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Image: Microscope that was connected with camera at eyepiece into computer, background of laboratory

Manchester Brain Bank

Description

The Manchester Brain Bank collects and supplies human brain tissues for research locally, nationally and internationally.

Established in 1986 by Professor David Mann, the Brain Bank has underpinned much of the basic and clinical research into the spectrum of frontotemporal dementia that Manchester has pioneered over 30 years.

The Brain Bank is now under the expert leadership of Professor Federico Roncaroli, Dr Anna Richardson and Dr Andy Robinson.

We work closely with many of the neuroscience and mental health research themes at The University of Manchester, including neuro oncology.

The Brain Bank is also part of the UK Brain Banks Network and uses dissection protocols established by the BrainNet Europe consortium.

 

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Work with us

Researchers can apply for use of tissue from the Brain Bank.

The Brain Bank contains around 1,000 brains from patients with various neurodegenerative disorders and from healthy, but elderly, controls. Most brains have formalin-fixed and frozen tissue available for use in approved research.

Brains are recruited through tissue donation programmes including the Brains for Dementia Research initiative (jointly funded by Alzheimer’s Research UK and Alzheimer’s Society), the Cerebral Function Unit at Salford Royal Hospital, and the Manchester and Newcastle Longitudinal Ageing Cohort.

Process

You must complete and return a tissue request form and a material transfer agreement.

The request will then be reviewed by our management committee who will assess the application on its scientific merit and ethical use of tissues.

If you have any questions, please contact the Manchester Brain Bank Manager (andrew.c.robinson@manchester.ac.uk).

Cost recovery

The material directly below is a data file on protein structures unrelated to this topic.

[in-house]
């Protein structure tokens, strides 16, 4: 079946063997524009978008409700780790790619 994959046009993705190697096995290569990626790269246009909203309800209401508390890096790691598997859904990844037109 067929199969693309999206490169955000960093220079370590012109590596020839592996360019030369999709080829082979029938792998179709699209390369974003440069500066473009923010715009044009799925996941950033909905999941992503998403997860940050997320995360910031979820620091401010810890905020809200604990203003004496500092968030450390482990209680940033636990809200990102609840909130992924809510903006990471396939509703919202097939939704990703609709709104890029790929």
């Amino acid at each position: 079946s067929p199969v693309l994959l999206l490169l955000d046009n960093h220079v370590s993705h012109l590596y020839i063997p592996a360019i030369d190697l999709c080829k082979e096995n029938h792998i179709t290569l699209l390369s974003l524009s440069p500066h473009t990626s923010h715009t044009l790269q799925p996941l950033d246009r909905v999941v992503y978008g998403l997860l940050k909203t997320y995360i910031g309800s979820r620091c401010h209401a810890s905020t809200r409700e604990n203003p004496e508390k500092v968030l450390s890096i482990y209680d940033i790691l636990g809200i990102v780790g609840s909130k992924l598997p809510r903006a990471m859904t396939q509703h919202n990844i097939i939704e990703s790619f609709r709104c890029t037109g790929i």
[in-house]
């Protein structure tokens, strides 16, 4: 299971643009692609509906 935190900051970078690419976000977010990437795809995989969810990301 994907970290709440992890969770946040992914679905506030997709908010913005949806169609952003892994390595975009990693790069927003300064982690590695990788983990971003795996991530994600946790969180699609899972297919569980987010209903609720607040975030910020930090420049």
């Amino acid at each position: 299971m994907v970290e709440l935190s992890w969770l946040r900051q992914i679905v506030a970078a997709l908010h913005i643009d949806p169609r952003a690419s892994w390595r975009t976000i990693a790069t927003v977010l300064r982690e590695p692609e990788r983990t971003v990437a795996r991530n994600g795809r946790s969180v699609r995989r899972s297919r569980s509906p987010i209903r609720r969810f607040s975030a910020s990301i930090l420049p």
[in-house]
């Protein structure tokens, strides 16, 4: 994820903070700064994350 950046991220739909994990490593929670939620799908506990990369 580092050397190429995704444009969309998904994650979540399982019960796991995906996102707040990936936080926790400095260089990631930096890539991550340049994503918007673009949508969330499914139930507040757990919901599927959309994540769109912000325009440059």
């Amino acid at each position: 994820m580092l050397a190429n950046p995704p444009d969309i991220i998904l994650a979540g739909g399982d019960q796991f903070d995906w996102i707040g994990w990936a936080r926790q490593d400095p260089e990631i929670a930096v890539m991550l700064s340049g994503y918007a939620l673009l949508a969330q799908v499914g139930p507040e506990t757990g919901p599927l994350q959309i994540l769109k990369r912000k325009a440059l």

In line with a sustainable future for brain banking, the Medical Research Council and associated charities have introduced a cost recovery scheme for the provision of tissue. 

The tariff has been standardised and is being implemented across the UK Brain Banks Network.

Engagement and outreach

We are committed to increasing knowledge and understanding of our research among patients and the general public, as well as internationally.

Local reach

The Manchester Brain Bank team works closely with colleagues at Salford Royal Foundation Trust Research and Development to ensure that our work is disseminated to the wider community.

Members of the public also recently visited the Manchester Brain Bank as part of an Alzheimer’s Society fundraiser’s visit to find out more about the work we do.

Global reach

We have also recently formed close ties with the University of Zambia.

Dr Peter Julius, Head of Pathology and Microbiology, visited Manchester Brain Bank in November 2018 to gain valuable experience in the pathology of neurodegenerative disease.

He plans to set up a dedicated neuropathology unit – the first in the country – and maintain an active collaboration with Manchester Brain Bank.

Dr Peter Julius, Head of Pathology and Microbiology, University of Zambia with Manchester Brain Bank staff

(Left to right: Professor Federico Roncaroli, Dr Andy Robinson, Yvonne Davidson, Dr Peter Julius, Ricky Williams)

Researchers in lab